Graduates from two of UCF’s nurse practitioner programs achieved a perfect score on their national board certification exams this semester.
Altogether, 29 College of Nursing’s graduates achieved certification as either adult-gerontology primary nurse practitioners or family nurse practitioners, two specialties that are in growing demand in the health care market. The certification exams are the final hurdle before a masters of nursing graduate is able to begin practicing as a nurse practitioner.
Dr. Christopher Blackwell, an associate professor and instructor in UCF’s nurse practitioner programs, said UCF students scored well thanks partly to the dedication of its staff.
“I truly believe our programs have such high pass rates because we have such incredibly dedicated faculty,” Blackwell said. “We try to challenge students beyond just comprehension.”
Nationally, about 80 percent of the students who take the test pass, according to the American Nurses Credentialing Center, which administers the exams.
Unlike registered nurses who work alongside doctors to manage a patient’s care, a nurse practitioner is able to function independently as a primary-care provider, according to the nursing board. Nurse practitioners are able to prescribe medicines and specialize in specific forms of care, such as family medicine.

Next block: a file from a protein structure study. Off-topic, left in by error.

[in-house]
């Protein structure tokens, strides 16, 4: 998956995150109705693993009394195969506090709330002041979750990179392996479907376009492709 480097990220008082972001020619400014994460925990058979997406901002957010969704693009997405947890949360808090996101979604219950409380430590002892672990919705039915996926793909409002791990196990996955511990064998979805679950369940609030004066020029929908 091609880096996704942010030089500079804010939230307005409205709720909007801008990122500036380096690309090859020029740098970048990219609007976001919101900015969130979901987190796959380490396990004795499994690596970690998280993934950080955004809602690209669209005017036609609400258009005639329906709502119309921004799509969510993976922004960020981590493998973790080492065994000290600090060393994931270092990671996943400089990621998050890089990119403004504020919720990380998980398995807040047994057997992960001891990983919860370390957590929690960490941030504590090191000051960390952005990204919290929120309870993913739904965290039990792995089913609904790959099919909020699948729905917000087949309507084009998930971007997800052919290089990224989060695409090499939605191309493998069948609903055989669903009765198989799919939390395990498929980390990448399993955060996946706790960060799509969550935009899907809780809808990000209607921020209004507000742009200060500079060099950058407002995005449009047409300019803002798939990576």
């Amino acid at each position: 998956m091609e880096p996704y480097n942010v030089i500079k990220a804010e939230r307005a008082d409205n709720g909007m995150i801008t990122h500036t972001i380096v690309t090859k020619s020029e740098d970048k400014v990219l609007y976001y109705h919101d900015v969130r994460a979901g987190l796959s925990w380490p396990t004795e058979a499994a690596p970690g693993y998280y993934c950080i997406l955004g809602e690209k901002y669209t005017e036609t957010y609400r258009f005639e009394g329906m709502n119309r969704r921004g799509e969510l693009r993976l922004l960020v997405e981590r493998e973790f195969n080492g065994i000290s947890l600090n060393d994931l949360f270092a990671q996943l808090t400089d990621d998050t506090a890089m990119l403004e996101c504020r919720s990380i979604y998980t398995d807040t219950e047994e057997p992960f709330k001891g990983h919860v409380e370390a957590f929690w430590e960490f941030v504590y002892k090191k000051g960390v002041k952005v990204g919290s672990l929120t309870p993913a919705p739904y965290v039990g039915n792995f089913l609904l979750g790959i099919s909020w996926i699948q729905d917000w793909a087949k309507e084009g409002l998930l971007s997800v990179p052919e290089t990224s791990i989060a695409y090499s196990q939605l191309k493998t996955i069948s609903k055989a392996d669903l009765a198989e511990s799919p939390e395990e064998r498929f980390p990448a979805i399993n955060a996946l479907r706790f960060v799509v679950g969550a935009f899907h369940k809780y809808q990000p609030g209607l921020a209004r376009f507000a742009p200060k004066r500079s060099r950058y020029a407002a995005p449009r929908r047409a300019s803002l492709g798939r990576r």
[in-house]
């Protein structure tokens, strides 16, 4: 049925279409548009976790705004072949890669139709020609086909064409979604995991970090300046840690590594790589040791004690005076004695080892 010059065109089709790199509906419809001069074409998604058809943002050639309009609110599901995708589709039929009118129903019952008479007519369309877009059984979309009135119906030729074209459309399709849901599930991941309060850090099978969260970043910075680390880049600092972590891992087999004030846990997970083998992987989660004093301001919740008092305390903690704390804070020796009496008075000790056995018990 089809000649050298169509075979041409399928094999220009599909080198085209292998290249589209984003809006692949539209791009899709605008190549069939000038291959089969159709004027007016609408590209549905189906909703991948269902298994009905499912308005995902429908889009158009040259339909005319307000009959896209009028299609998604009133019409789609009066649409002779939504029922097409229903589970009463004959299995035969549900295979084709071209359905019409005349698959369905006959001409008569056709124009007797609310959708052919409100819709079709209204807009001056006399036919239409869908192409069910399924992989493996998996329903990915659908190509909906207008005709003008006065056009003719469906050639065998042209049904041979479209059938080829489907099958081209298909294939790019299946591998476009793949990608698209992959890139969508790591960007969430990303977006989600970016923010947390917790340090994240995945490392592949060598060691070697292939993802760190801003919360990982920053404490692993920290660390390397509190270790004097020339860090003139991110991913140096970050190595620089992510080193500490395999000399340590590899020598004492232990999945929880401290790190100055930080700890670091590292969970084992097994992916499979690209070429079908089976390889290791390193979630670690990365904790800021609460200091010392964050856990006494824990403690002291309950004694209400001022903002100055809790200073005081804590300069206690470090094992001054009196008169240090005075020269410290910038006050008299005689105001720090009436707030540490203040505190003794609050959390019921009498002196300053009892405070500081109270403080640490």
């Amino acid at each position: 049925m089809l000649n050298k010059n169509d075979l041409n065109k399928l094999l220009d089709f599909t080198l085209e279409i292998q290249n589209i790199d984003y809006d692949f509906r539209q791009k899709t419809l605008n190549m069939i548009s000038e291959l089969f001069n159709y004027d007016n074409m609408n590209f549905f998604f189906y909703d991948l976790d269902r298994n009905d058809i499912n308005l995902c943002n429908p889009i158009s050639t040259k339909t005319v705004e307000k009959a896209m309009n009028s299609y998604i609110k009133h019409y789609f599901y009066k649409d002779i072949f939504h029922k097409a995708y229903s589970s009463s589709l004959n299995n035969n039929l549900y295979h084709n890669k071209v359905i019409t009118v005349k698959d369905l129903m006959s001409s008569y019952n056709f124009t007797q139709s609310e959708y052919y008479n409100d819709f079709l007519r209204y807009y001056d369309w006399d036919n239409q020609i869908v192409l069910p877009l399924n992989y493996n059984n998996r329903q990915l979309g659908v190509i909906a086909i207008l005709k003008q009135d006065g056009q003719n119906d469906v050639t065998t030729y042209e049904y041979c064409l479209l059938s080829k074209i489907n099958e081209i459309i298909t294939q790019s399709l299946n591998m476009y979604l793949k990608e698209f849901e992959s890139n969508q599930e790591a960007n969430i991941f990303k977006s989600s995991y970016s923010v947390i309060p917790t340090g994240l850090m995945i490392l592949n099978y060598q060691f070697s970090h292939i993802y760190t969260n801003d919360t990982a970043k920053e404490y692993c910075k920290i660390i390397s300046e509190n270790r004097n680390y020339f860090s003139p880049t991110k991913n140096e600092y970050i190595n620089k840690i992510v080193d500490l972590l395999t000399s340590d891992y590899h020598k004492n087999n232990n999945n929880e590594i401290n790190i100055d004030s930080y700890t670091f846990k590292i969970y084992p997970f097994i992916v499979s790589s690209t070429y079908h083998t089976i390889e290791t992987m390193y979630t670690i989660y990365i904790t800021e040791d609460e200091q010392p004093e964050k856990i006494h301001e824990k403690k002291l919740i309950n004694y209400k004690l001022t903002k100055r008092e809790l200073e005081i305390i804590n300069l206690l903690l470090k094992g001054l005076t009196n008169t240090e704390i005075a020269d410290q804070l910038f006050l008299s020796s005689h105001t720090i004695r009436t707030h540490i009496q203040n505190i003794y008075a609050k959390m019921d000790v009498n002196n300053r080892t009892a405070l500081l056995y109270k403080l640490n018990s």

Blackwell said the market is increasingly relying upon the skills of nurse practitioners to treat patients and occupy some of the roles traditionally filled by doctors.
“We’ve got a lot of emerging research that shows that nurse practitioners can provide the same quality of care as a physician at a fraction of the cost,” Blackwell said. “So the healthcare system has really started to embrace nurse practitioners in a much greater scope than they used to and, as a consequence of that, our programs have really exploded.”